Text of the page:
the vortex. yes, it really is called the vortex. this is a building designed to slowly reveal itself. this is our pre—function space with the tapestry and art that is all around the area. that is james bond, isn‘t it? after all of that, it is just the lifts. so, where is the office? it‘s upstairs, so this... we cannotjust walk in there? no. we have to go up to the top? we have to go to the pantry. there is nothing holding this lift up. exactly, so these are special lifts. it is not a pulling force but a fork force. so you‘re pushed from below... exactly, so there is no cabling — that‘s why it‘s glass everywhere. on the sixth floor, the big reveal. this is where everyone starts their day. and these are the
petals, aren‘t they? this incredible ceiling. those petals are new technology. they throw out light and absorb heat and sound. at the heart of the building is this central space. it is where you pick up coffee, meet and chat before heading down the winding central ramp to your desk. even the floors are new technology — engineered to muffle sound. can you hear shoes, because it is not something that you really hear? you really need to pay attention, but... i cannot hear any shoes. exactly. so this is how the air gets in and out. there is a mechanism inside. these strange cubbyholes. and if you struggle to be heard at meetings, this room has a solution. hidden microphones and speakers can make anyone audible at any distance. so you can hear me clearly? yes, just as if you are next to me.
witchcraft, eh? this is meant to be a social space to pass people, then? yes. and the man in charge of the design is michaeljones. this is the whole thing? this is the whole building — the two buildings, in fact. the building supports this idea of people being much more fluid than being seated in a particular place. everything is encouraging people to get out of their seats, walk around a bit, bump into people, meet? correct. and there are very few meeting i’ooitis, very few fooitis where people canjust disappear. the whole idea is you do itjust in using the building. but of course, the crucial part of the project was having a billionaire willing
to experiment — michael bloomberg. i have to ask the question. how much? i think it was over 1.5, maybe $1.75 billion by the time we got done. keep in mind we restored a temple, we helped build a subway stop. oh, i didn‘t mention the temple, did i? this is the temple of mithras. this is around 2,000 years old, and is now finally open to the public for free. the cult of mithras itself, we know, was male. only men would have been allowed in and the people who would have been worshippers were generally high—ranking merchants, or high—ranking members of the army. the bigwigs, the wealthy guys. exactly that, yes. newsreel: the remains of a roman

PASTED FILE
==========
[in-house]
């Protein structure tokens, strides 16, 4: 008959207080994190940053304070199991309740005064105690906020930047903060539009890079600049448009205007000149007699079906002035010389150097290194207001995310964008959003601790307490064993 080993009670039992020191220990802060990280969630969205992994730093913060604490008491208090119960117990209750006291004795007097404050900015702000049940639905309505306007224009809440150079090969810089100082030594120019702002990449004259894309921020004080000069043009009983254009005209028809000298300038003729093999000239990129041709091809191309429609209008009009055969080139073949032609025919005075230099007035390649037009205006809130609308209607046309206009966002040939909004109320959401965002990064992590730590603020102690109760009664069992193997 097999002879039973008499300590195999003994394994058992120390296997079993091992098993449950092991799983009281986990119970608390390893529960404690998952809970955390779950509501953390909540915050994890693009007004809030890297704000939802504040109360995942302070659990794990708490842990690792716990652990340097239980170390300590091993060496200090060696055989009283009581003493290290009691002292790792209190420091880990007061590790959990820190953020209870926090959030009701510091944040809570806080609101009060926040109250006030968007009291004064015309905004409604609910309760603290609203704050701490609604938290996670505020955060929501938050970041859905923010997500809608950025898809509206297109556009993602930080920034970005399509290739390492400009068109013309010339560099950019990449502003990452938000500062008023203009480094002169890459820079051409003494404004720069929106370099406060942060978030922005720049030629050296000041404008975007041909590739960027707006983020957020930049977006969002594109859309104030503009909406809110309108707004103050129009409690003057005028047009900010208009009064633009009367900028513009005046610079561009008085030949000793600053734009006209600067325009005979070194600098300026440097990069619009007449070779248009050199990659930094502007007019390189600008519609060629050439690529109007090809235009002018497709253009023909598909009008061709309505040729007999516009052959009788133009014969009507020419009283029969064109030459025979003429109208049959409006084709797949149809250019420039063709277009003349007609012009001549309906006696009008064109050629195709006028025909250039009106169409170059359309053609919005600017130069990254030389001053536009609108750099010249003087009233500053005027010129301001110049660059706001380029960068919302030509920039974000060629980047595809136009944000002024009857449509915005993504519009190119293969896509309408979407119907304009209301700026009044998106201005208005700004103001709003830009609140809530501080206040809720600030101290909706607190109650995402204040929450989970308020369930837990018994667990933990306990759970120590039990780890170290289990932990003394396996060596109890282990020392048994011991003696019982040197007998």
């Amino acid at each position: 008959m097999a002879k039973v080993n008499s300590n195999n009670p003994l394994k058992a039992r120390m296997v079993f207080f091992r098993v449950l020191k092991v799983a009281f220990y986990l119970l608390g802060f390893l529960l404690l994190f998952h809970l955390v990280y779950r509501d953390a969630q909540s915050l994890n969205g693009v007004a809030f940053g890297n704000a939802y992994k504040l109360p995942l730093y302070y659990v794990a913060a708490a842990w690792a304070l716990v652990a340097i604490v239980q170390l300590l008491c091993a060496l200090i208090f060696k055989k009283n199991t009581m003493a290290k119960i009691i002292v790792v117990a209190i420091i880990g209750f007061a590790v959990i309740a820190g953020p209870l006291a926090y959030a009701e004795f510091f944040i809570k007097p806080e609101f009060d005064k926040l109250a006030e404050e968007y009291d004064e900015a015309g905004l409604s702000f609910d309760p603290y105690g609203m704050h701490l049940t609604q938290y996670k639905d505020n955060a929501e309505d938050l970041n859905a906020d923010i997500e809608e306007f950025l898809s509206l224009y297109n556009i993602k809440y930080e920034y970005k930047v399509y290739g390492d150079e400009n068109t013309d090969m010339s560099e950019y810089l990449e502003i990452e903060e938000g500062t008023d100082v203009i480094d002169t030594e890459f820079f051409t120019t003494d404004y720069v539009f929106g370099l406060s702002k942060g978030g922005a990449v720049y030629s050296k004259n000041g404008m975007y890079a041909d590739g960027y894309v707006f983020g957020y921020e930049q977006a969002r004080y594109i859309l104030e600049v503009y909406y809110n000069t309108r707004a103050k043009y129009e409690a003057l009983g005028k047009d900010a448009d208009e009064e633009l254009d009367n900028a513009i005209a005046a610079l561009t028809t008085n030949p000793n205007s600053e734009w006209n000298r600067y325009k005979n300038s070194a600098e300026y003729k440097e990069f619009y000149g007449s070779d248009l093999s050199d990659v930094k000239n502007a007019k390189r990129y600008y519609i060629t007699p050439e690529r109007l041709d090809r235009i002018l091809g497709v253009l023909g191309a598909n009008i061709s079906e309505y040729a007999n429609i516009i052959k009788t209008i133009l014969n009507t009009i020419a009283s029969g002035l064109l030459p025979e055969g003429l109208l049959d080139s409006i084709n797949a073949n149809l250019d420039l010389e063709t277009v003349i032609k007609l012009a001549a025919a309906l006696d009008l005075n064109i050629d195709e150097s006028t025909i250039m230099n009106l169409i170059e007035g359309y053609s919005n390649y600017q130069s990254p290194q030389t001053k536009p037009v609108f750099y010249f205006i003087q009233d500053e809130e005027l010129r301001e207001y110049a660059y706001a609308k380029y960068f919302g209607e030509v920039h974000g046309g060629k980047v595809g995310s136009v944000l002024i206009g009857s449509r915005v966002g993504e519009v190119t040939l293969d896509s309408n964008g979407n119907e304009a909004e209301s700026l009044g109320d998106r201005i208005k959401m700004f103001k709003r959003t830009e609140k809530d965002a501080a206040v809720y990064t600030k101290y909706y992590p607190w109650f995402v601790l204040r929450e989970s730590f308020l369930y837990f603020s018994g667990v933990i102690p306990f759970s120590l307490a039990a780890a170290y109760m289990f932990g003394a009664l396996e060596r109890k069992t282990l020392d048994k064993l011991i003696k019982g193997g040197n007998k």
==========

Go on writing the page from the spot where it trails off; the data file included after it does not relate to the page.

temple have been uncovered near the mansion house in the city of london. it is the only one ever found within the city. it was discovered 64 years ago and then moved to give space for a new office block, and the redevelopment has enabled it to be returned back to its original site. but all this money and innovation does have a purpose — profit. i think companies always look at space backwards. they have a budget for space and then they have to work with that budget to fit in people and the design of the desks and how close they all are, and what ancillary benefits you give people. they all have to be within that budget. but if you think about it, a company, particularly one like ours, they have one expense — it's people. so anything you do to make your people more efficient has got to be a better economic deal than trying to shoehorn them in.
lord has taken away. blessed be the name of the lord. bushey, just to the north of london, and a solution to a space crisis. these new funeral prayer halls will be the final destination for a large part of london‘s jewish community. the whole building is essentially a story. it looks so simple, but, from there, the point of light, we head down this slope towards what is the final destination. even the walls are symbolic. what you are looking at here is compacted soil. it comes from the cemetery itself and will, over the next few decades, eventually dissolve and return back to the earth. this is the prayer hall
in which the funeral service will take place. lead the way. when you were told it was going to be made of compacted soil, what were your feelings? it is interesting. i had a sort of spiritual tingle. there is a passage in the bible where, after adam is expelled from the garden of eden, and the lord says to him, "dust you are, and to dust you will return." and so to be able to have a place where you are performing a funeral service that has been made from material that‘s been extruded from the ground and then, at a later stage, at the end of this building‘s life, will return to the ground, it has certain spiritual resonance about it. beautifully symbolic. of course, there are complexities. the cohens — anyone descended from the priestly class — have to have their own
separate prayer hall. and that rule about not being in a room with a coffin also applies to trees over graves. so the graves will start approximately here and will run back, and the cohen cannot walk under a canopy that is also covering a grave. when this was being built and even now... the material itself is fascinating, because i think that there is something in the way in which we build our buildings now that is so mechanical that to actually have a building that is built by hand like this, with these blocks placed on top of each other, it is really quite moving. you have spent quite a lot of time on this, haven‘t you? yes. nearly ten years. bushey cemetery. one line from genesis says it all. "dust thou art, and unto